7 January 2012

On the New Year

Posted by Roland under: JET .

If you haven’t heard about it yet, you’ll hear it here now, New Year’s is a big deal in Japan. While in America, Christmas is the winter holiday of choice, Japan has placed more importance on the New Year holiday.

To that effect, starting around December 29 or so, you start to see a lot of places close up and take their holiday break. Most places do n’t open until January 3 or 4. In fact, during the New Year’s holiday period, the only thing I could find consistently open was fast food, convenience stores, and big malls (more on the malls later). This actually turned into a bit of a problem personally, as the ATMs in Japan also operate on schedules, so ATMs also had their only holiday break. That meant money was scarce at the end of holiday period (after spending most of it traveling). It was a point where I was thinking, “when will this holiday ever end?”

But New Year’s is big family time for Japanese. To that end, there’s not a lot of traveling as you would think, and if there is any traveling, it’s usually entire families doing the deed. One of the reasons there probably isn’t a huge travel boom for New Year’s is that some travel sights (museums and Kumamoto Castle comes to mind) are closed for the holidays as well. While my image of an American New Year’s is bars and restaurants open all night for huge parties, when I was in Kagoshima City for New Year’s Eve (a legitimate large city), only the aforementioned categories of buildings mentioned above were open…and even when it came to restaurants, actually a good number were still closed (and the one we ended up eating at closed at 11).

New Year’s isn’t the time to party all night (although I’m sure that fun can be found somewhere). In fact, while my travel group did find an New Year’s Eve event to attend (an outdoor mini gathering with some fireworks), by 12:20 most everyone had left. Not exactly Times Square.

So what do you do for the New Year’s holiday? I assume that most families just stay at home, have a good dinner and enjoy themselves. To that end, the TV networks usually show 4-6 hour long shows, knowing that the family homes will be tuning into something. However, the big thing to do for New Year’s is what the Japanese called “hatsumode”, or basically the first shrine visit of the New Year.

In Kagoshima City, I went to Terukuni Shrine, the largest there. To that end, the grounds were jampacked with people trying to make their offering for the New Year. The shrine was prepared for this, having fences to herd people in the appropriate lines, as well as extra staff on hand to deal with people buying charms for the New Year. Of course, one can make their offering to a shrine any time of year, but the first of the year has importance as basically setting your pace for the coming year. I made sure to make my own offering for success in 2012.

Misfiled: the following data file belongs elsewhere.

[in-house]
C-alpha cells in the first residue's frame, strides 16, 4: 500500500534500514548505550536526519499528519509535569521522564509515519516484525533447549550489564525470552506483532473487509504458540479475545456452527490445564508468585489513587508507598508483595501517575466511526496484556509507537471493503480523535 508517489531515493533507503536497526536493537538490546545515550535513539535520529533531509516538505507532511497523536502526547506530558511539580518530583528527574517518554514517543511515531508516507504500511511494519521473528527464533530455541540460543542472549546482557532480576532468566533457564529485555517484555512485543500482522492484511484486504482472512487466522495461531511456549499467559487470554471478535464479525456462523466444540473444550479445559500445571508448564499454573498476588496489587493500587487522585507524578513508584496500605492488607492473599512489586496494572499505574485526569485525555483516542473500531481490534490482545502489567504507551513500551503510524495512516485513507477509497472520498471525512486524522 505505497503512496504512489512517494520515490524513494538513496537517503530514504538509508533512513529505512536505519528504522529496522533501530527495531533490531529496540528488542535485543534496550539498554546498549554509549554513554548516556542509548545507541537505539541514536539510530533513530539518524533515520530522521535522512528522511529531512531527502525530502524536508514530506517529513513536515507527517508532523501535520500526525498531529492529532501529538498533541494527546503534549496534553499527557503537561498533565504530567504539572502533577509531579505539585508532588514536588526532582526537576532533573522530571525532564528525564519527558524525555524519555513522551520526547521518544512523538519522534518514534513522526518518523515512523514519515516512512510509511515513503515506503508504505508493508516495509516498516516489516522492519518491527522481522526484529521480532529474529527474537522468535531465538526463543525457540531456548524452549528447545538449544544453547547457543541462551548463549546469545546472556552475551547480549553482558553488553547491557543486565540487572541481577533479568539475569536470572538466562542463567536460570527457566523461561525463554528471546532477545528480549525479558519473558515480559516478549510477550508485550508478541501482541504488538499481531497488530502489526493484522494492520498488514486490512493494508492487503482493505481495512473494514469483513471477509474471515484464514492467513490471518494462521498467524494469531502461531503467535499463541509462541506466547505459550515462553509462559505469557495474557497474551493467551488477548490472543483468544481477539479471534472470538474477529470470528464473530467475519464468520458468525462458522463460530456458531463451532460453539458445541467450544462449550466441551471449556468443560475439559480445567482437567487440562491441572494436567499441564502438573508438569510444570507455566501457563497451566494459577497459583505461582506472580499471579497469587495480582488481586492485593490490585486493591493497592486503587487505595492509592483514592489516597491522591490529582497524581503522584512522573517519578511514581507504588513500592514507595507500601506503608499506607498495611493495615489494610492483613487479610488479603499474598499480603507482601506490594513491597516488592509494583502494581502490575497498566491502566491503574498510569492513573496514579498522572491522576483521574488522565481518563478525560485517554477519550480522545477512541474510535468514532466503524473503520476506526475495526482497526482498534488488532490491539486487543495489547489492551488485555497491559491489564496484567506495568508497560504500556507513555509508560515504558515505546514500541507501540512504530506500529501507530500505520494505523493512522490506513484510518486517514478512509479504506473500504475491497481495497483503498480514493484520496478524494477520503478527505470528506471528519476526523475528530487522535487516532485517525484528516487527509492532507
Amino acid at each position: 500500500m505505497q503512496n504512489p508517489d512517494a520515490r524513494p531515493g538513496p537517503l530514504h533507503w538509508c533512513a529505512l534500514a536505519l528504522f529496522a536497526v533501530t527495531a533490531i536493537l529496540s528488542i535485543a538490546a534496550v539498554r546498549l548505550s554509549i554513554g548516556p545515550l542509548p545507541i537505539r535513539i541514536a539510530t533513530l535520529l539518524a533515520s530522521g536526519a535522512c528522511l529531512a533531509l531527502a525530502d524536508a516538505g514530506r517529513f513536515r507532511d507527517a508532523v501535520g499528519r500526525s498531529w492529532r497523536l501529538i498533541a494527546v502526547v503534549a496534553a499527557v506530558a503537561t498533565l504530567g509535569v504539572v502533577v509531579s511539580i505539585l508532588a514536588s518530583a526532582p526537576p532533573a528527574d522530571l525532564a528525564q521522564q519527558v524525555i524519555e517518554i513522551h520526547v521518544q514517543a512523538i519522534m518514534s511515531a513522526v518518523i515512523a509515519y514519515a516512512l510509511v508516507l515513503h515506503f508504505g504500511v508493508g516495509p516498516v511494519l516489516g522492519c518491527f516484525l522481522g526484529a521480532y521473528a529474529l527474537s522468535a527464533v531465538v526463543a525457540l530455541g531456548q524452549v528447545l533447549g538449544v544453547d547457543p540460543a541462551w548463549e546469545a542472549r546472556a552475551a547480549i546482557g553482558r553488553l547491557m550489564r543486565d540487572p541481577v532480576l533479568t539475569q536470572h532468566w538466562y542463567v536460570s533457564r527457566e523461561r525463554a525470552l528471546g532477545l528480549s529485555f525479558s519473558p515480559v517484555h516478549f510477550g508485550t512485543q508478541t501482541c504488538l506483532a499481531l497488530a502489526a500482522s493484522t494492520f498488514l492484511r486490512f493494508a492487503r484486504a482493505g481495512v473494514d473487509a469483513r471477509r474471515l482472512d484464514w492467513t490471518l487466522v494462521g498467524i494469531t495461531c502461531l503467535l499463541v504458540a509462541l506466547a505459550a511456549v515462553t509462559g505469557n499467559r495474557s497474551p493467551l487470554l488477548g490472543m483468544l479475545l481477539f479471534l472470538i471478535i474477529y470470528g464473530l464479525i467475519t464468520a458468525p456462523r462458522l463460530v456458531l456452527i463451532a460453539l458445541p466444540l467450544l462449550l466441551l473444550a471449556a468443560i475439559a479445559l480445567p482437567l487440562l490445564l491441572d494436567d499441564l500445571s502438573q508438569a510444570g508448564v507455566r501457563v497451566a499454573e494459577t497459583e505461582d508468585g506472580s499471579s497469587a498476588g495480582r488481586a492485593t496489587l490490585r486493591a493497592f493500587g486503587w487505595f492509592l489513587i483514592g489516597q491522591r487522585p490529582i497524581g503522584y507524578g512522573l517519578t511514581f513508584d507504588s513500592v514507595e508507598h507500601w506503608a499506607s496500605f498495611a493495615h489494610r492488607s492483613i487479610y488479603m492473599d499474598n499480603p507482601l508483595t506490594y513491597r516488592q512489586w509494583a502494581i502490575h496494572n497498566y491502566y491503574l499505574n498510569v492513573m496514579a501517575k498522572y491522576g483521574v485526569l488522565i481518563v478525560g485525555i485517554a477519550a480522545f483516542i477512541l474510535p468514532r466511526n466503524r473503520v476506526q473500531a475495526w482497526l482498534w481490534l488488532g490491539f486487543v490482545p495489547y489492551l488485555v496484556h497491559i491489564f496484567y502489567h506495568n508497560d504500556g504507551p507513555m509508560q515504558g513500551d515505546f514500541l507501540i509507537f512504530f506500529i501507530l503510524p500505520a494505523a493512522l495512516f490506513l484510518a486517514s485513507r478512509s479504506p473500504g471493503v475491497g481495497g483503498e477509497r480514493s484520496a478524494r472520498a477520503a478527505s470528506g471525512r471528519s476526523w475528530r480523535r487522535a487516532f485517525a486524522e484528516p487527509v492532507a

The other large part of New Year’s is the shopping. I lamented the loss of the Black Friday tradition during Thanksgiving, but I was heartened to see that the Japanese saved their shopping craze for New Year’s. While not everything is open, the stores that are open (plus the big shopping malls, which definitely are open) usually feature big sales to celebrate the New Year. But a special part of the New Year’s shopping craze is something the Japanese call “lucky bags”, basically grab bags where you don’t know what’s inside. I actually saw them before, when they open a new convenience store in Amakusa, that new store will usually feature lucky bags for a few days after opening, the contents being hidden, but usually an assortment of what you could buy in the store.

The “luck” factor comes in because while the contents are hidden, the idea is that some bags have contents that total up to higher than the bag’s price. Basically it is a gamble, but if it is a store that you would shop at anyway, you’re not going to be dissatisfied with what you get. Clothing lucky bags are usually the first to sell out (the stores actually claim to pack in clothes higher than the bag price, which is a hint that they’re just trying to get rid of inventory). And then some stores take the gambling aspect out of it by listing what you’ll get in the bag, basically listing the savings you’ll get, with the added bonus that you get a fancy bag to go with your purchase.

For my own part, I also indulged in a few lucky bags, grabbing one from a furniture/home item store and one from a Spencer’s Gifts kind of place (think random gifts). Excited as I was, I didn’t really get what I expected so I was a little hmmmm when I opened up. But then again, that’s the luck of the lucky bags. There’s always next year.

One Comment so far...

Eric Says:

8 January 2012 at 2:27 am.

Some other new years traditions I know of are Osechi-ryouri (the traditional new year’s foods) and going to see the first sunrise. If Saki is to be believed, everyone ate soba and zouchi on new years.

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